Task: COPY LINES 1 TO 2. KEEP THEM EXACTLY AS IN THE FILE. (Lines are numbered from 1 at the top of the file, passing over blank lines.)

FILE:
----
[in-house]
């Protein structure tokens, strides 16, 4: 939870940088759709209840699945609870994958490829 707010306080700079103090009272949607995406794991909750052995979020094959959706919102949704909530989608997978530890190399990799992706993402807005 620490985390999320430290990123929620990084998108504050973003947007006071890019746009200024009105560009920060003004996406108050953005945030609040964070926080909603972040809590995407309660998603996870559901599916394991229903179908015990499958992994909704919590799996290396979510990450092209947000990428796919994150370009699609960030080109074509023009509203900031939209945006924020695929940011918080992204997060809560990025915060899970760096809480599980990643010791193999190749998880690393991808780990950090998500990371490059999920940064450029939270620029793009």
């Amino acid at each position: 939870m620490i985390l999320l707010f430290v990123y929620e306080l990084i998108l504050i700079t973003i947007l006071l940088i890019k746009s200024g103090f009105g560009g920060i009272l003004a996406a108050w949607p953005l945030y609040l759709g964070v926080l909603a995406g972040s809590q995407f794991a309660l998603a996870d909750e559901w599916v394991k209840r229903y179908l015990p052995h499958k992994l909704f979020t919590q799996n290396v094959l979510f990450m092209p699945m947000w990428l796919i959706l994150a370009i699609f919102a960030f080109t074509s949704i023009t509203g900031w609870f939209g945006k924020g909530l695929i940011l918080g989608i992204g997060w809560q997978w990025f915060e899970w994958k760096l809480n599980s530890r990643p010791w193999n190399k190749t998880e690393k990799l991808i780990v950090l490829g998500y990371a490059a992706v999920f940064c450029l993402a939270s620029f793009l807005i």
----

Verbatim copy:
[in-house]
């Protein structure tokens, strides 16, 4: 939870940088759709209840699945609870994958490829 707010306080700079103090009272949607995406794991909750052995979020094959959706919102949704909530989608997978530890190399990799992706993402807005 620490985390999320430290990123929620990084998108504050973003947007006071890019746009200024009105560009920060003004996406108050953005945030609040964070926080909603972040809590995407309660998603996870559901599916394991229903179908015990499958992994909704919590799996290396979510990450092209947000990428796919994150370009699609960030080109074509023009509203900031939209945006924020695929940011918080992204997060809560990025915060899970760096809480599980990643010791193999190749998880690393991808780990950090998500990371490059999920940064450029939270620029793009």